Parkinson’s most famous law goes: Work expands so as to fill the time available for its completion.

But Parkinson’s most perceptive law tells us: The success of any policy is measured by the catastrophes that do not occur.

On Day One of this necessary war, Saddam Hussein launched an Ababil-100 low-flying missile. This missile is banned by U.N. sanctions, and never found by the U.N. inspectors -- but that's another story, and one already oft told.

Anyway, Saddam's missile was aimed squarely at the Camp Doha command post for the Coalition land assault. Had it hit, American and British commanders of the land war may well have perished. This crucial Coalition headquarters could have been wiped out.

But it didn't hit. Rather, it was hit.

Sirens wailed. Commanders hurriedly grabbed their protective gear to protect against a chemical attack. And very quickly, two PAC-3 missiles were fired.

The first one -- ironically, the first new-generation Patriot ever fired in combat -- hit the Iraqi missile head-on a mere five miles from the headquarters. The second, back-up PAC-3 -- to provide redundancy and ensure no weapons of mass destruction will ever get through -- consequently blew itself up, since its brethren had already done the job.

A major catastrophe did not occur. With typical British understatement, the Chief of Staff of UK forces, Gen. Peter Wall, deadpanned during an early CENTCOM briefing, "Were it not for the Patriot, many more lives could have been lost."

Several other modern weapons have saved Coalition lives and critical facilities. Yet the tale of PAC-3 is most dramatic, for several reasons.

First, for many years the Patriot program was barely kept alive by dogged Pentagon resistance to Congressional naysayers and budget-cutters. Following a rocky start, it gained ideological foes after President Reagan championed the SDI missile defense for the Nation. A workable regional defense might -- Star War mockers feared -- lend credence to Reagan's dream.

Second, Patriot went from champ during the first Gulf War, to chump right afterwards. It was initially hailed in 1991 for shooting down some 40 of the 80 Iraqi SCUD missiles Saddam fired at U.S. troops and at Israel.

Yet subsequent studies showed scant success. Israeli defense experts told me in 1993 that the original Patriot failed to shoot down any Iraqi SCUD missiles. Regardless, it failed to destroy the SCUD that slammed into the barracks in Dhahran, Saudi Arabia, killing 28 American reservists and wounding another 98. This was the most fatal incident of the entire Gulf War.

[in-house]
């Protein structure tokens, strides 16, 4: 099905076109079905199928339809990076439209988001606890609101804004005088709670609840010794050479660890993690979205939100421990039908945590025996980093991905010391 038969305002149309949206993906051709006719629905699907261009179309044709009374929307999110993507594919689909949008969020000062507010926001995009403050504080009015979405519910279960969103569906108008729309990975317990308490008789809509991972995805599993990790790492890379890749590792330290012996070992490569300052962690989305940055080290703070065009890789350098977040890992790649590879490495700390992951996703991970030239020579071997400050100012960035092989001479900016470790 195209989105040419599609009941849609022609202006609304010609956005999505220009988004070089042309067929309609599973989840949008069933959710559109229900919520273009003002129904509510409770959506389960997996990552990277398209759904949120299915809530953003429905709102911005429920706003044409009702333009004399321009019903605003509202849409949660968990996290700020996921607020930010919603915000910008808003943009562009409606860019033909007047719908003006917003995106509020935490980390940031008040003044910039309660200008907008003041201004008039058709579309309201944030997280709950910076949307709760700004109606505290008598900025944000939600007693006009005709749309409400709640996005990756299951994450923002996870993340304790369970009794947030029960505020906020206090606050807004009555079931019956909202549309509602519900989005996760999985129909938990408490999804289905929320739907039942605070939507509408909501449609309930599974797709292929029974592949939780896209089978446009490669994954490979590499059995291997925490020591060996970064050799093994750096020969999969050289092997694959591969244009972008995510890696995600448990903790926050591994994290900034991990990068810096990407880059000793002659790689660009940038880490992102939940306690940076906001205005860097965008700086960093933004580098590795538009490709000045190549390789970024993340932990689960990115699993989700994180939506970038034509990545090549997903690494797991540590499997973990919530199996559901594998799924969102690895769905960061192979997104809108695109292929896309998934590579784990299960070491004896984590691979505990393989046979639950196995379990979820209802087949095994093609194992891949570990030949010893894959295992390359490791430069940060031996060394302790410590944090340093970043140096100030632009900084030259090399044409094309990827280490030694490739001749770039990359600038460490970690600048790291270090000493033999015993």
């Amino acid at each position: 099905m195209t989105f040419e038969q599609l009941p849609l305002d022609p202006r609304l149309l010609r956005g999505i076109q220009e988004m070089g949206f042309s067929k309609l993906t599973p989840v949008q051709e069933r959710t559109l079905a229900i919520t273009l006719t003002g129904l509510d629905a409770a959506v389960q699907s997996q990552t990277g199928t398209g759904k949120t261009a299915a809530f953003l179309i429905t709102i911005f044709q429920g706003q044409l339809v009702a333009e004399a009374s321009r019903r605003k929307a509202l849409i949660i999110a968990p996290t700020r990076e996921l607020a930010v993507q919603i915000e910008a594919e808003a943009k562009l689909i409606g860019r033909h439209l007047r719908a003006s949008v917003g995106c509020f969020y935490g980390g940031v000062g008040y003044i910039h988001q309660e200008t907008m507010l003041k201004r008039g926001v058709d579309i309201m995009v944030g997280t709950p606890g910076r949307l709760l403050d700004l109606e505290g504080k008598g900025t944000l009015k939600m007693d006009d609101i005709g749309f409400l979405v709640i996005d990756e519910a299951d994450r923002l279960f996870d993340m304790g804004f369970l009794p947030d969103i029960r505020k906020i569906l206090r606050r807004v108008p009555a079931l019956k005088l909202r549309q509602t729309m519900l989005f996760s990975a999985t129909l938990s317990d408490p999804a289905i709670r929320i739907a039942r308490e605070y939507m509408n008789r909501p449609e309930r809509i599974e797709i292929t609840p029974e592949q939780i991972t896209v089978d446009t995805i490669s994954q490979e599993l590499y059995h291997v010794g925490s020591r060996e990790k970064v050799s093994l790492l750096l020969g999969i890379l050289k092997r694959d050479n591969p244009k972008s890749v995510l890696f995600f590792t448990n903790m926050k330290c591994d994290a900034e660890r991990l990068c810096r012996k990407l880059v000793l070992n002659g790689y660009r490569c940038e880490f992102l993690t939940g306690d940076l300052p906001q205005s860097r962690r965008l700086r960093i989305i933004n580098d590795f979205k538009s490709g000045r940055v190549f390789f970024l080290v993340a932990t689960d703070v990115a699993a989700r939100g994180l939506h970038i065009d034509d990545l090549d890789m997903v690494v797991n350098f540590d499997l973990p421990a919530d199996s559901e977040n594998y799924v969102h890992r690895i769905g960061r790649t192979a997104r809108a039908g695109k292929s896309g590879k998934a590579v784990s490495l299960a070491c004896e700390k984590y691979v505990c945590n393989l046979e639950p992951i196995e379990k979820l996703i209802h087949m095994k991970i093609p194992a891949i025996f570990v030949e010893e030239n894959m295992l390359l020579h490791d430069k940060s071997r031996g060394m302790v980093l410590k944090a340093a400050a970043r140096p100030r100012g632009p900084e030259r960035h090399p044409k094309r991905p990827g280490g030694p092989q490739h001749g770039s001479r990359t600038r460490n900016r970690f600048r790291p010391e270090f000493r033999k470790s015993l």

Skeptics doubted the two upgrades -- PAC-2, which has proven effective during the past week of war, and PAC-3. A spokesman for the Pentagon's Missile Defense Agency, Rick Lehner, called PAC-3 "the most successful missile test program we've ever had."

But a test program is one thing. Effectiveness in war is quite another, and many initially worried.

Third, Patriot displays the type of "Revolution in Military Affairs" which Defense Secretary Don Rumsfeld has vigorously and valiantly championed.

Granted, its name "Patriot," launcher, and guidance system are the same as the old version. But PAC-3 is a different system, and not merely an upgrade to an existing system.

For George W. Bush, it's sure not his father's Patriot. To wit:

• PAC-3 launchers pack gobs more power, as each launcher holds a mere four PAC-1s or -2s, but sixteen PAC-3s;
• PAC-3s defend an area seven times as large at the old version;
• It destroys incoming ballistic missiles, whether high-flying SCUDs or low-flying Ababil-100s, and can also demolish enemy aircraft and cruise missiles; and
• Most critical, it really demolishes enemy weapons.

For PAC-3s don';t merely explode near an enemy system, but smash into it. Traveling at five times the speed of sound, it practically vaporizes an incoming missile warhead, likewise traveling at Mach 5.

A bullet hitting a bullet in the air, it totally annihilates whatever the missile carries, be it conventional munitions -- or chemical, biological, or nuclear armaments.

What a job it did during the first hours of this war. A major catastrophe did not occur. A liberation will, within a few weeks, now occur.

Kenneth Adelman is a frequent guest commentator on Fox News, was assistant to U.S. Defense Secretary Donald Rumsfeld from 1975 to 1977 and, under President Ronald Reagan, U.N. ambassador and arms-control director. Mr. Adelman is now co-host of TechCentralStation.com.